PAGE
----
A WOMAN suffering seizures which wracked her body every four minutes has been given a new lease of life after having part of her brain removed.

Iona Davies, 21, of Tarn Side, Ulverston, now suffers just one epileptic episode a month after doctors in Liverpool took out the two sections of her brain which were causing the attacks.

She had been forced to give up college and any hope of a career because of the seizures.


“The seizures had taken over my life,” said Iona who used to live in Kendal and attended Queen Katherine School.

“I couldn’t do any of the things other people take for granted like making a coffee or walking the dog. I just slept all the time.”

She said that doctors removed a thumb-sized part of her left temporal lobe and another, smaller part of her left hippocampus.

The operation came five years after she first began having the attacks, which lasted around 30 seconds each and left her confused and struggling with speech.

She was diagnosed with epilepsy on the left side of her brain when she was 17 and it quickly got worse.

The seizures became more frequent and more severe so that she was suffering one every four minutes, including ‘grand mal’ seizures, which are marked by violent convulsions, around once a week.

She also suffered side effects from the medication she was on, including swelling of her face and vomiting.

“It got to the point where a seizure once an hour was a good day,” she continued.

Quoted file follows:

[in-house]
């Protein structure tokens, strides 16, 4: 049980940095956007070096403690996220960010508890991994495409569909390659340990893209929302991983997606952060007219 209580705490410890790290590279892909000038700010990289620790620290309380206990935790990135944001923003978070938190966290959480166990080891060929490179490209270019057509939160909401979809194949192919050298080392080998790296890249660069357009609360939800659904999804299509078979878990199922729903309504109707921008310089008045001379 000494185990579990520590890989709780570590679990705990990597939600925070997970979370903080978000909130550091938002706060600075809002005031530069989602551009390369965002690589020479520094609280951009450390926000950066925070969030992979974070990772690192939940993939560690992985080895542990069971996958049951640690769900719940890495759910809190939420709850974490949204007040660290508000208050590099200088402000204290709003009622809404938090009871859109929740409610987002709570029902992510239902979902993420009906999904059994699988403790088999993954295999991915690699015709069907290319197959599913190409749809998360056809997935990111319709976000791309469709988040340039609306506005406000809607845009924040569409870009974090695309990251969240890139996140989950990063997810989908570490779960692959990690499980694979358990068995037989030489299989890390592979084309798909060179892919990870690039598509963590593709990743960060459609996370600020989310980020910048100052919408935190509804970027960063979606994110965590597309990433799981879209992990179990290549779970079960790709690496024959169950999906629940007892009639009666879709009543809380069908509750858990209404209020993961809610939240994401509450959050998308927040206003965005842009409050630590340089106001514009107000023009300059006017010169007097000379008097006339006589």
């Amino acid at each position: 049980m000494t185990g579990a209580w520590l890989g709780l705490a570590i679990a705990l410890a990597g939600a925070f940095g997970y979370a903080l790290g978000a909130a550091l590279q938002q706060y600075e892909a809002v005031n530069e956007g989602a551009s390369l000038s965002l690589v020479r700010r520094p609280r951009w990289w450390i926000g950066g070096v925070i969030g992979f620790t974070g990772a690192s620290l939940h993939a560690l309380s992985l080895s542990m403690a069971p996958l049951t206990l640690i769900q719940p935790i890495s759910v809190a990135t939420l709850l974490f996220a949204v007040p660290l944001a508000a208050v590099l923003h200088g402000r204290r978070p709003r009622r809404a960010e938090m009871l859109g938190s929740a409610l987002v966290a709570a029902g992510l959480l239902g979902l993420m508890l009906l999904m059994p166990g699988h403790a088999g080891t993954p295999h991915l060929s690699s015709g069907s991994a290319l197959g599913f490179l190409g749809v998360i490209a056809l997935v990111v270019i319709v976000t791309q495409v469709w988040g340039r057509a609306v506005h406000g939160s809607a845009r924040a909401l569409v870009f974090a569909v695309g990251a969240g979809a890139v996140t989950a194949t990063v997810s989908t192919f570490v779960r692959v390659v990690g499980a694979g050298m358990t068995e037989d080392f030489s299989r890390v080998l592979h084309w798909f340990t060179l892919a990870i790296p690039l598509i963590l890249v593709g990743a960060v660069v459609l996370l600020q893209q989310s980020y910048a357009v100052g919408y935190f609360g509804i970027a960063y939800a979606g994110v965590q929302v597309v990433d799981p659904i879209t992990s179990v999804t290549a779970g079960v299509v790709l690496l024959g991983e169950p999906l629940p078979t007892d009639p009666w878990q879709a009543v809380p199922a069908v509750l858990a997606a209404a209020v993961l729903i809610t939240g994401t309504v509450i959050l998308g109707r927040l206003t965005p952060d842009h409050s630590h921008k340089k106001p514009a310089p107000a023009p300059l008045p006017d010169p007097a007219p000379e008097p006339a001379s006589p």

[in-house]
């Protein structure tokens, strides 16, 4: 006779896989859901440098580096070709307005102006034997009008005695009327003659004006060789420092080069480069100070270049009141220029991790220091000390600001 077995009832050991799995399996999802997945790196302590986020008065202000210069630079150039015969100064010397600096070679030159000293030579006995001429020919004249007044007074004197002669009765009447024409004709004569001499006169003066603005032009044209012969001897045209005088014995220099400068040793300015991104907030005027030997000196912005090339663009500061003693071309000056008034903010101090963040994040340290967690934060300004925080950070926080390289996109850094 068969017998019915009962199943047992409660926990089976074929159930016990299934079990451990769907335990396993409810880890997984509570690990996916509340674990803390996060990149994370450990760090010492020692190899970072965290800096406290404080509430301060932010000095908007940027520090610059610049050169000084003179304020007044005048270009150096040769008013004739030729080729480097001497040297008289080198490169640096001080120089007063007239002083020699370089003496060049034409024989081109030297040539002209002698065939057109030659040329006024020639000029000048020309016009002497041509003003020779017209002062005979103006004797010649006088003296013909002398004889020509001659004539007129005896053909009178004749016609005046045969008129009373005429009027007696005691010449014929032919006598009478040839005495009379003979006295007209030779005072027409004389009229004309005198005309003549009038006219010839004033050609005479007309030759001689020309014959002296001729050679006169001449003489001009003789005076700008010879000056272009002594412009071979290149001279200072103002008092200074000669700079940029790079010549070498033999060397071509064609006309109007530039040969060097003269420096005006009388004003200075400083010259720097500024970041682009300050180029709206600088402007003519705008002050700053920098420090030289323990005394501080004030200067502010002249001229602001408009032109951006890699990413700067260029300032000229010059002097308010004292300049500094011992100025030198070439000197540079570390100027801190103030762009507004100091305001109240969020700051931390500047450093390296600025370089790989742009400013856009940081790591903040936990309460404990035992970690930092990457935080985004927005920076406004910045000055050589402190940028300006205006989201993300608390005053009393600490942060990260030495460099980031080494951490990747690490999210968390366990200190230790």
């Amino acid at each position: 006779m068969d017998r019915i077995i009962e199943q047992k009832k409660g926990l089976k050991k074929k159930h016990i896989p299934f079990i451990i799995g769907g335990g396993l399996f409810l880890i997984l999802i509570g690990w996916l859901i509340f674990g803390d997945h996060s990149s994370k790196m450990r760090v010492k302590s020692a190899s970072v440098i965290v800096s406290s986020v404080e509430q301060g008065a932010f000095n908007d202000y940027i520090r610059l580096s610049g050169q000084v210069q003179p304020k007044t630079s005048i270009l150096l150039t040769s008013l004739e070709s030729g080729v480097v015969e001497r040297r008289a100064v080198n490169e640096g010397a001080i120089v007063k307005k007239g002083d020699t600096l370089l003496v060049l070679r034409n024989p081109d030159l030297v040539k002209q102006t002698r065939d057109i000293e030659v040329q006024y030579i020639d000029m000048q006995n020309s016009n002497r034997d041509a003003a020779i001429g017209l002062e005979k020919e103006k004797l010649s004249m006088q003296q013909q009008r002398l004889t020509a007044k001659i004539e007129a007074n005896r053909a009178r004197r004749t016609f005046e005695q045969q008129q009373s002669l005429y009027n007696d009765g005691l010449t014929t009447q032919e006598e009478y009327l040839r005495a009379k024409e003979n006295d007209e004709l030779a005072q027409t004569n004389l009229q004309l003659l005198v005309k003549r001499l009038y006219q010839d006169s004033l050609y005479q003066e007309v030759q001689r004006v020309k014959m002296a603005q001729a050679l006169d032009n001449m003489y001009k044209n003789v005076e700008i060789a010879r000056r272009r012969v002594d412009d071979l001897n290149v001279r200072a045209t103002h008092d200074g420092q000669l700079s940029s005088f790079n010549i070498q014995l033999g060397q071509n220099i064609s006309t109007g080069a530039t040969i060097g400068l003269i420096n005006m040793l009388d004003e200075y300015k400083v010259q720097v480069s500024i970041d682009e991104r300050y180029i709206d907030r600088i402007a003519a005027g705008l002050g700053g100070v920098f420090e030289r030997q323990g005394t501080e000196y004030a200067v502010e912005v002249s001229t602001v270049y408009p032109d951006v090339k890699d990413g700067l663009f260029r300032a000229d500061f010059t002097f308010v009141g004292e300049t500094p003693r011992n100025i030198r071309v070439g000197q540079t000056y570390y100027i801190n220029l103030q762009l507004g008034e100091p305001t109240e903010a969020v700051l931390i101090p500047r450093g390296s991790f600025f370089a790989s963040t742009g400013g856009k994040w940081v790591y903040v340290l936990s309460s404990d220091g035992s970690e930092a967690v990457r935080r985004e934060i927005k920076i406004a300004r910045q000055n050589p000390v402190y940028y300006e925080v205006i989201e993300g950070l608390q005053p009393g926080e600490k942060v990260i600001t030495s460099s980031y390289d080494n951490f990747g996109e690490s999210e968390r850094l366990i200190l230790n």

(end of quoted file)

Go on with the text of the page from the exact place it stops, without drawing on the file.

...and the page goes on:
“On a bad day it could have been every few minutes and so bad I had to be taken to hospital.”

Then last summer she began seeing a neurologist in Barrow and was told she could have an operation.

A ‘test’ was carried out where she had ‘grids’ installed in her skull so doctors could monitor her brain activity.

The surgery was given the go-ahead - but with the risk it could have caused damage, including loss of speech.

“When I came round and asked my mum for a blanket she was so relieved!” said Iona.

“It can take a while for the seizures to stop altogether so I’m still having some, which could be epilepsy or it could just be because my brain is learning not to have them.”

Now the housekeeper for Langdale Estates is enjoying being allowed to do things most people take for granted, like hanging out with her friends and showering alone.

She has also now completed her GCSEs and hopes to study ecology and conservation at Lancaster University next year.

“I can’t believe the difference it has made,” she added.